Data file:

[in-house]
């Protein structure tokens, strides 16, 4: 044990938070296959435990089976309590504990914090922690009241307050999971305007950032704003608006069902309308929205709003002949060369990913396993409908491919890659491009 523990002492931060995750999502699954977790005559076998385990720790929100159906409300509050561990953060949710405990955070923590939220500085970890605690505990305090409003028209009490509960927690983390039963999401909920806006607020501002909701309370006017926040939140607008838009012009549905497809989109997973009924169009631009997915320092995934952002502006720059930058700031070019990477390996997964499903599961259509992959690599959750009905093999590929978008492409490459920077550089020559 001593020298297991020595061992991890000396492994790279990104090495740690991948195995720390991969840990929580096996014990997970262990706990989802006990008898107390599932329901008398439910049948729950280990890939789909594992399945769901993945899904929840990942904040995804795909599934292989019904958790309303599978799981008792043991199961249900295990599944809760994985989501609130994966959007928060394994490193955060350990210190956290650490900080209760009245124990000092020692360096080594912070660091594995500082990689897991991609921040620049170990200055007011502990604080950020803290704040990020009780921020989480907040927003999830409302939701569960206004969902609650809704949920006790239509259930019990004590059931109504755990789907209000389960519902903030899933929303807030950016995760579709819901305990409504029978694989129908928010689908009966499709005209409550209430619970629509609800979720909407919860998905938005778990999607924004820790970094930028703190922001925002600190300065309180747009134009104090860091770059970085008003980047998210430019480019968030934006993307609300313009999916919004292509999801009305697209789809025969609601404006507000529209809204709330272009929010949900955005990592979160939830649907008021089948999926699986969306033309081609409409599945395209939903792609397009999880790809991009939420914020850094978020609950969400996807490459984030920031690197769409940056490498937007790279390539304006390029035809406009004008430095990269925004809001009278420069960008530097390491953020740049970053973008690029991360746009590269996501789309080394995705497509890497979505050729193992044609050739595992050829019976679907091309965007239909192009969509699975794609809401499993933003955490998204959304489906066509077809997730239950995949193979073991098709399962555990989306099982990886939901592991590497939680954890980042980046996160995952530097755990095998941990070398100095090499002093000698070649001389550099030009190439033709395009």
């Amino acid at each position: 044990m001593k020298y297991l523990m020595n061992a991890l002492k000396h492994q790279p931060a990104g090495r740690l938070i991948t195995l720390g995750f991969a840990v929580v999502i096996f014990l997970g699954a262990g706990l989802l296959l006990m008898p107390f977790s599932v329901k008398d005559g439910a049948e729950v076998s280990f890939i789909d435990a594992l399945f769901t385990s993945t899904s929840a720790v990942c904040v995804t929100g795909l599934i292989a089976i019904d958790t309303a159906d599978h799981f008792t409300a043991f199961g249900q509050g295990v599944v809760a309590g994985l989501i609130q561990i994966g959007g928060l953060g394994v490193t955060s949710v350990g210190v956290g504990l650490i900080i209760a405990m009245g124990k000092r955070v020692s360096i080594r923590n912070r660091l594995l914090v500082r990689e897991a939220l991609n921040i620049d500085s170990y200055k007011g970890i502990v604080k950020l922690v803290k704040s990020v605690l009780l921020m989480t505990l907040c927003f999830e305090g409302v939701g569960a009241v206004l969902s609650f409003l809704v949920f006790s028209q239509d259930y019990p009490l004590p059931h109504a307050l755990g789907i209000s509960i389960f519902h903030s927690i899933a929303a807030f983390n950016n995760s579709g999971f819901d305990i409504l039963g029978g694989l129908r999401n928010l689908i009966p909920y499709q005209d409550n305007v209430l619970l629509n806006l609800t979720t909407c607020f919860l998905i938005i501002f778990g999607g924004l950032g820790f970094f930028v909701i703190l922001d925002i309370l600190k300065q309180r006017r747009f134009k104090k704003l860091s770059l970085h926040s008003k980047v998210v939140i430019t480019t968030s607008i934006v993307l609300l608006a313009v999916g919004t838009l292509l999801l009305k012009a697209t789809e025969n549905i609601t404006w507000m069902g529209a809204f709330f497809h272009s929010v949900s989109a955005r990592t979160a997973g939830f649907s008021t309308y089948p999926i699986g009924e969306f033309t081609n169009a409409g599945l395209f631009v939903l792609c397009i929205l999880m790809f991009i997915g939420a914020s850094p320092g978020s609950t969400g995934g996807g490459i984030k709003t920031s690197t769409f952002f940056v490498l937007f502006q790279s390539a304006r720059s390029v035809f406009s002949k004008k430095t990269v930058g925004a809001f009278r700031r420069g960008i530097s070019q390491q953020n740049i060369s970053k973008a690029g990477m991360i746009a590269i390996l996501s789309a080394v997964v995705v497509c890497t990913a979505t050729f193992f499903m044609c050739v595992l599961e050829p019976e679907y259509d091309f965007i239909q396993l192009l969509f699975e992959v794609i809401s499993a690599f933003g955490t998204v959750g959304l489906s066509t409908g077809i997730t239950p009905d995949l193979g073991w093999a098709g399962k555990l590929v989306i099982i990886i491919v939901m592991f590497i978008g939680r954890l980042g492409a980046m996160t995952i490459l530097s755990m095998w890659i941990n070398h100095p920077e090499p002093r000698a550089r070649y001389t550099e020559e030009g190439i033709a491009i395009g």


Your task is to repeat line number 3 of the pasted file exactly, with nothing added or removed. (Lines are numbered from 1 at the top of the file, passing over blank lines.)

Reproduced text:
């Amino acid at each position: 044990m001593k020298y297991l523990m020595n061992a991890l002492k000396h492994q790279p931060a990104g090495r740690l938070i991948t195995l720390g995750f991969a840990v929580v999502i096996f014990l997970g699954a262990g706990l989802l296959l006990m008898p107390f977790s599932v329901k008398d005559g439910a049948e729950v076998s280990f890939i789909d435990a594992l399945f769901t385990s993945t899904s929840a720790v990942c904040v995804t929100g795909l599934i292989a089976i019904d958790t309303a159906d599978h799981f008792t409300a043991f199961g249900q509050g295990v599944v809760a309590g994985l989501i609130q561990i994966g959007g928060l953060g394994v490193t955060s949710v350990g210190v956290g504990l650490i900080i209760a405990m009245g124990k000092r955070v020692s360096i080594r923590n912070r660091l594995l914090v500082r990689e897991a939220l991609n921040i620049d500085s170990y200055k007011g970890i502990v604080k950020l922690v803290k704040s990020v605690l009780l921020m989480t505990l907040c927003f999830e305090g409302v939701g569960a009241v206004l969902s609650f409003l809704v949920f006790s028209q239509d259930y019990p009490l004590p059931h109504a307050l755990g789907i209000s509960i389960f519902h903030s927690i899933a929303a807030f983390n950016n995760s579709g999971f819901d305990i409504l039963g029978g694989l129908r999401n928010l689908i009966p909920y499709q005209d409550n305007v209430l619970l629509n806006l609800t979720t909407c607020f919860l998905i938005i501002f778990g999607g924004l950032g820790f970094f930028v909701i703190l922001d925002i309370l600190k300065q309180r006017r747009f134009k104090k704003l860091s770059l970085h926040s008003k980047v998210v939140i430019t480019t968030s607008i934006v993307l609300l608006a313009v999916g919004t838009l292509l999801l009305k012009a697209t789809e025969n549905i609601t404006w507000m069902g529209a809204f709330f497809h272009s929010v949900s989109a955005r990592t979160a997973g939830f649907s008021t309308y089948p999926i699986g009924e969306f033309t081609n169009a409409g599945l395209f631009v939903l792609c397009i929205l999880m790809f991009i997915g939420a914020s850094p320092g978020s609950t969400g995934g996807g490459i984030k709003t920031s690197t769409f952002f940056v490498l937007f502006q790279s390539a304006r720059s390029v035809f406009s002949k004008k430095t990269v930058g925004a809001f009278r700031r420069g960008i530097s070019q390491q953020n740049i060369s970053k973008a690029g990477m991360i746009a590269i390996l996501s789309a080394v997964v995705v497509c890497t990913a979505t050729f193992f499903m044609c050739v595992l599961e050829p019976e679907y259509d091309f965007i239909q396993l192009l969509f699975e992959v794609i809401s499993a690599f933003g955490t998204v959750g959304l489906s066509t409908g077809i997730t239950p009905d995949l193979g073991w093999a098709g399962k555990l590929v989306i099982i990886i491919v939901m592991f590497i978008g939680r954890l980042g492409a980046m996160t995952i490459l530097s755990m095998w890659i941990n070398h100095p920077e090499p002093r000698a550089r070649y001389t550099e020559e030009g190439i033709a491009i395009g």